China and Costa Rica were to launch free trade talks yesterday in a historic visit by Chinese President Hu Jintao (胡錦濤) at the start of a Latin America tour including Cuba and Peru.
China has increased diplomacy and investment in the region in recent years, with an eye on natural resources and developing markets for manufactured goods and even arms.
The Costa Rican capital was partially closed for the highest-level visit by a Chinese official to the country, just over a year after it gave up six decades of ties with Taiwan.
Hu, who arrived with scores of businessmen and Communist Party officials on Sunday, was due to announce the start of talks for a joint, free trade accord with Costa Rican President Oscar Arias yesterday morning.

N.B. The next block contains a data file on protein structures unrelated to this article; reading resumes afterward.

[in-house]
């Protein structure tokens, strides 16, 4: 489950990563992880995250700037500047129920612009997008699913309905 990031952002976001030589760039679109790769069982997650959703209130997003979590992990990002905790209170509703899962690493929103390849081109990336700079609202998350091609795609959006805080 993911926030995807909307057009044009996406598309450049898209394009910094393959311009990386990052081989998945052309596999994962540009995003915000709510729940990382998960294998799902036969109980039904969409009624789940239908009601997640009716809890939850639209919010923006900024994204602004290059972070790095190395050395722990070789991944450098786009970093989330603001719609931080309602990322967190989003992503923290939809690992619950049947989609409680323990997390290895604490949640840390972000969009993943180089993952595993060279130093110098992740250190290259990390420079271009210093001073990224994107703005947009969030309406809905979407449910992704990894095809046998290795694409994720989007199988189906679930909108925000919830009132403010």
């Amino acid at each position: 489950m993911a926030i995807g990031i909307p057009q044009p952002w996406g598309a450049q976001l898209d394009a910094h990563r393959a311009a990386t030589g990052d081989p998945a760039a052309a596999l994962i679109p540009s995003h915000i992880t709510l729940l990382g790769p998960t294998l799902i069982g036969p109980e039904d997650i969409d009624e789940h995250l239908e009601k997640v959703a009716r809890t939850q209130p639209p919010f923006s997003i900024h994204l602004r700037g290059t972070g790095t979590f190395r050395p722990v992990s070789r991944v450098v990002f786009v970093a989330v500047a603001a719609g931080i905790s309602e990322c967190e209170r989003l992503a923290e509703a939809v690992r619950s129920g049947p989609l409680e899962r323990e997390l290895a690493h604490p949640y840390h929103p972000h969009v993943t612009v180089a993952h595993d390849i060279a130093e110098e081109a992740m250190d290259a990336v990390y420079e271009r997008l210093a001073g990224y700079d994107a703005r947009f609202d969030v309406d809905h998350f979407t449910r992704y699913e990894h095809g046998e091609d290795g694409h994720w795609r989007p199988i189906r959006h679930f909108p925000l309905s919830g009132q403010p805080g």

They were also due to sign 11 cooperation deals, from building a joint oil refinery to setting up a Chinese language institute.
Costa Rica has dismissed fears of an invasion of Chinese products into the country under the free trade deal, which could be signed in 2010, diplomats said.
The trade balance has favored Costa Rica up until now, with US$803 million of exports up to September this year, compared with US$671 million of Chinese imports. China, however, deals in a much more diverse range of products.
Costa Rica would be the third Latin American country to negotiate a free trade deal with China, after Chile and Peru, which has not yet concluded its accord.
Costa Rica broke off more than 60 years of relations with Taiwan when it became the first Central American country to begin diplomatic ties with China on June 1, last year.